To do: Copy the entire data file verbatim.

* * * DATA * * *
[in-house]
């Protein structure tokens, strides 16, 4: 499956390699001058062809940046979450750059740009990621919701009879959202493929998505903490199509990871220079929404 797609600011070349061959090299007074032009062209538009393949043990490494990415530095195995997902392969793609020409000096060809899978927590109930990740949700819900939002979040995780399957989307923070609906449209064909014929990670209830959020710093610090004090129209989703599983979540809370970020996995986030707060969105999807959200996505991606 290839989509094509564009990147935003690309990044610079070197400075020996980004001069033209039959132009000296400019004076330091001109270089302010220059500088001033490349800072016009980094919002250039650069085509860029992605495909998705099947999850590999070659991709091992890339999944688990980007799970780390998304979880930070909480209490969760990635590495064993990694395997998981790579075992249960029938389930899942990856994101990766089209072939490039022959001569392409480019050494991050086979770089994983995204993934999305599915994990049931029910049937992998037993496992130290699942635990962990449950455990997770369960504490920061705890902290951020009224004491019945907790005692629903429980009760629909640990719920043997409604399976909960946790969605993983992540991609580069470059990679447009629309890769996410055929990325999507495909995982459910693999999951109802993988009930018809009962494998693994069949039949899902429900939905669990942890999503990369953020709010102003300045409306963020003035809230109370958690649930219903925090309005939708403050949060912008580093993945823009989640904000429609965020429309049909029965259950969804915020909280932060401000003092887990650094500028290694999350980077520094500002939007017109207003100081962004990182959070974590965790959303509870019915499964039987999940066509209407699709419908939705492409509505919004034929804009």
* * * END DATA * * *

[in-house]
């Protein structure tokens, strides 16, 4: 499956390699001058062809940046979450750059740009990621919701009879959202493929998505903490199509990871220079929404 797609600011070349061959090299007074032009062209538009393949043990490494990415530095195995997902392969793609020409000096060809899978927590109930990740949700819900939002979040995780399957989307923070609906449209064909014929990670209830959020710093610090004090129209989703599983979540809370970020996995986030707060969105999807959200996505991606 290839989509094509564009990147935003690309990044610079070197400075020996980004001069033209039959132009000296400019004076330091001109270089302010220059500088001033490349800072016009980094919002250039650069085509860029992605495909998705099947999850590999070659991709091992890339999944688990980007799970780390998304979880930070909480209490969760990635590495064993990694395997998981790579075992249960029938389930899942990856994101990766089209072939490039022959001569392409480019050494991050086979770089994983995204993934999305599915994990049931029910049937992998037993496992130290699942635990962990449950455990997770369960504490920061705890902290951020009224004491019945907790005692629903429980009760629909640990719920043997409604399976909960946790969605993983992540991609580069470059990679447009629309890769996410055929990325999507495909995982459910693999999951109802993988009930018809009962494998693994069949039949899902429900939905669990942890999503990369953020709010102003300045409306963020003035809230109370958690649930219903925090309005939708403050949060912008580093993945823009989640904000429609965020429309049909029965259950969804915020909280932060401000003092887990650094500028290694999350980077520094500002939007017109207003100081962004990182959070974590965790959303509870019915499964039987999940066509209407699709419908939705492409509505919004034929804009």